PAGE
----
After navigating the lines of people outside, we found where to wait for a timed entry ticket. Passing through security, we were directed down a long hallway toward an escalator. It slowly descended below street level. The lights dimmed. A lump rose in my throat. I listened to a soundscape of voices of those remembering their experiences of 9/11. At the bottom of the ramp, the space opened into the original foundation, the bedrock of the Twin Towers.
The Foundation Hall reveals the scale and magnitude of the World Trade Center buildings and their ultimate destruction. Remnants from the original construction of the sixteen-acre complex, which began in 1966, include the slurry wall and the Last Column.
This large, underground arena’s raw slurry wall segment shows part of the barrier that prevents the Hudson River from seeping in and flooding the site. There are exposed support beams. The site required tons of structural steel—more than the Verrazano-Narrows Bridge, according to a placard.
The Last Column was freed from its footing on May 28, 2002. Draped in an American flag, it was driven out of the bedrock level of Ground Zero as bagpipers played “Amazing Grace” and “Taps.” The column honors the rescue, recovery, and relief efforts after the disaster.
“It can take three hours to go through some of the artifacts,” a tour guide, who requested anonymity, said. “Touches your heart. A lady came through and found a note written to her on the missing-person wall.”
The exhibitions and education center include the Memorial Hall, which occupies the space between the footprints of the two towers that once stood over 1,360 feet tall. The Survivors’ Stairs, an escape route used by hundreds, is adjacent to an escalator carrying visitors to the lowest exhibit level.
The In Memoriam exhibition honors each of the nearly three thousand people killed in 2001 in the towers, at the Pentagon, and in Somerset County, Pennsylvania, and the six victims of the 1993 World Trade Center bombing. A multiscreen film experience, “Rebirth at Ground Zero,” uses time-lapse footage and interviews to show firsthand views of the renewal of the site and personal journeys of some of those directly impacted by the attacks.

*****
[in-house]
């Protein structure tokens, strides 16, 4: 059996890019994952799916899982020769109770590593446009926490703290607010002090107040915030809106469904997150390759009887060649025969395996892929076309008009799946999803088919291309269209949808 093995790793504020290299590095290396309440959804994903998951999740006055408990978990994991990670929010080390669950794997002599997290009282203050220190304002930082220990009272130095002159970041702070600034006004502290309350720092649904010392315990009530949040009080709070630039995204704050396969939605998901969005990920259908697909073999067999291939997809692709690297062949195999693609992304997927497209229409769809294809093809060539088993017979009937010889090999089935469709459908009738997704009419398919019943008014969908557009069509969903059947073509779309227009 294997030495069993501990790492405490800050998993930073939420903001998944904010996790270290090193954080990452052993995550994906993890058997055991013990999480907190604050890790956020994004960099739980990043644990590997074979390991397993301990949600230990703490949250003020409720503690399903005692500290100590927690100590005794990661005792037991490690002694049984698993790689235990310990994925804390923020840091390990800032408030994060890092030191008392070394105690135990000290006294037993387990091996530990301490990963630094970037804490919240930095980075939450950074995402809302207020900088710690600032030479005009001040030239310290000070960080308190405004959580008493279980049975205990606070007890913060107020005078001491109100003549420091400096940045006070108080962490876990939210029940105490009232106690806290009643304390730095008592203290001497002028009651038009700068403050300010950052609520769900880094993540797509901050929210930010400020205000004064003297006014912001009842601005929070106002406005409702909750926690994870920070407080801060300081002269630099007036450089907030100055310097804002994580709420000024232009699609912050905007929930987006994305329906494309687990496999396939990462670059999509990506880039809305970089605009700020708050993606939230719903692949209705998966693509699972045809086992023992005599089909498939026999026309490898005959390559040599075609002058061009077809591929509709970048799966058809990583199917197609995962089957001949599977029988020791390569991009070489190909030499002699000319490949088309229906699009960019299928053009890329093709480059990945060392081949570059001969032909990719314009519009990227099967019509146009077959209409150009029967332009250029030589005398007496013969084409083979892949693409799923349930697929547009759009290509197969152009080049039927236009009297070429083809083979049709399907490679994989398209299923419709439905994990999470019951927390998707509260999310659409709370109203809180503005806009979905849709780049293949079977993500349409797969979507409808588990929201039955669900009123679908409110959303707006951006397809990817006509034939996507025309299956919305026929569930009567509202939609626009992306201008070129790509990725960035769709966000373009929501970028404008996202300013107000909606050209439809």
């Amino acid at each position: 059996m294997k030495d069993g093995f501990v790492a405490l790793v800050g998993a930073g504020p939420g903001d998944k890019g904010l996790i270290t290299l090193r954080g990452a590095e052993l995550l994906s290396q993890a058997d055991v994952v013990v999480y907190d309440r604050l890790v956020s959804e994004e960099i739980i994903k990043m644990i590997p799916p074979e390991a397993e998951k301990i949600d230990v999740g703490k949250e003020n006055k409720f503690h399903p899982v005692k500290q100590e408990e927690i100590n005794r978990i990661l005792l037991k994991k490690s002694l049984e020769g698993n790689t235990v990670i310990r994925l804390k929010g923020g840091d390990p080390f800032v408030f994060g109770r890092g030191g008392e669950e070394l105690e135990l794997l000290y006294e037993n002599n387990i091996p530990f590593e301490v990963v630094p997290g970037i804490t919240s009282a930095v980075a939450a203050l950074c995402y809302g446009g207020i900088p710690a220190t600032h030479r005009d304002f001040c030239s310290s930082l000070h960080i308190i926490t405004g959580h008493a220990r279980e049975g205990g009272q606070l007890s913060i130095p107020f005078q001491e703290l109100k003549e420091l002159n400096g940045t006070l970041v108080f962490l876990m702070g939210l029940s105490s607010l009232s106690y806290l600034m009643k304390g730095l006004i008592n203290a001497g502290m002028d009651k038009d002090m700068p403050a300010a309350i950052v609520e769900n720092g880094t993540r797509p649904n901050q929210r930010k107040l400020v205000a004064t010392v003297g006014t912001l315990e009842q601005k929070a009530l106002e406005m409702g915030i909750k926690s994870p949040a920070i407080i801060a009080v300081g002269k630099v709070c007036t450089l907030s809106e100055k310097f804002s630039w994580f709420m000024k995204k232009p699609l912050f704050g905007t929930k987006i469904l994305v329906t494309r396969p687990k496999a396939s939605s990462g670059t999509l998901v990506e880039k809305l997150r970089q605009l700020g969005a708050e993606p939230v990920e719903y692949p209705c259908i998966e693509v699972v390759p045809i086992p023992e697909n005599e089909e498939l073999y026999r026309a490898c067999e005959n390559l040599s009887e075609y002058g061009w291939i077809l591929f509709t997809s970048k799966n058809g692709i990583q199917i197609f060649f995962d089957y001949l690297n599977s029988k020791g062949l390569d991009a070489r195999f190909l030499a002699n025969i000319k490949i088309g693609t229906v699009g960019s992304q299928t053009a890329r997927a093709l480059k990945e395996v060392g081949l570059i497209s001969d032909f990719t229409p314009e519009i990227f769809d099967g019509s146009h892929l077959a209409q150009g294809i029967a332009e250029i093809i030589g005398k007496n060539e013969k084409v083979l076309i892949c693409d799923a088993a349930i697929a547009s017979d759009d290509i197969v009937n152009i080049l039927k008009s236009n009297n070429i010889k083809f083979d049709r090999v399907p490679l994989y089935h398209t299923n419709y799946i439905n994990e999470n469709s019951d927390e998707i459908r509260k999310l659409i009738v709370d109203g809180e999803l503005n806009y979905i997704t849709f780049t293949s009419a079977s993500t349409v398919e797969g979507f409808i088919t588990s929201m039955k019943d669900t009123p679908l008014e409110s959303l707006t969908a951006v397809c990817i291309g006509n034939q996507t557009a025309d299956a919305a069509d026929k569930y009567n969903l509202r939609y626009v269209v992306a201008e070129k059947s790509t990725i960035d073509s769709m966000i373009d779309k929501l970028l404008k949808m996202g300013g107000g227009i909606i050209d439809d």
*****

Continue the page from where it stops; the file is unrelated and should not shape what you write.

Fixed above and across a wall in a rectangular shape is an installation of thousands of blue squares, an artist’s re-creation of the color of the sky that September morning.
New York City Fire Department’s Ladder Company 3 truck rests in the Center Passage. The East Village unit lost eleven members who entered the North Tower. The thousands who responded “formed the single largest dispatch of nonmilitary emergency personnel in the history of NYC and the nation,” a sign notes. Also on display are an elevator motor and a section of twisted, gashed steel from the North Tower’s facade.
As visitors exit by riding the escalators back up, light fills a glass atrium. Here, the historic Twin Tower tridents rise skyward, reflecting the sunlight. These seven-story steel structures had been part of the distinctive Gothic-arch motif at the base of the original skyscrapers. Through the museum’s atrium, the tridents are visible from the Memorial Plaza.
The Memorial Plaza is breathtaking and serene. Two pools were formed in the footprints of the original Twin Towers and surrounded by a plaza of trees. Thirty-foot waterfalls cascade into twin pools. The water then descends into a center void. The names of the victims are inscribed in bronze parapets around the tops of the pools. Architect Michael Arad and landscape architect Peter Walker designed the Memorial and succeeded in providing a much-needed sense of restful peace there.
The World Trade Center towers were once the tallest buildings in New York City, and as a young girl, I rode the ear-popping elevator to the 107th floor of the North Tower and looked at the view from the Windows on the World restaurant. Now, where the towers once rose skyward, both the skyline and the footprint of the city have changed. The museum that rests in their place cannot replicate the enormity of the loss, nor does it try to shock visitors with the horrors of the chronology of terror. Instead, it offers a glimpse of the past and recounts the gravity of the catastrophe so that we will never forget.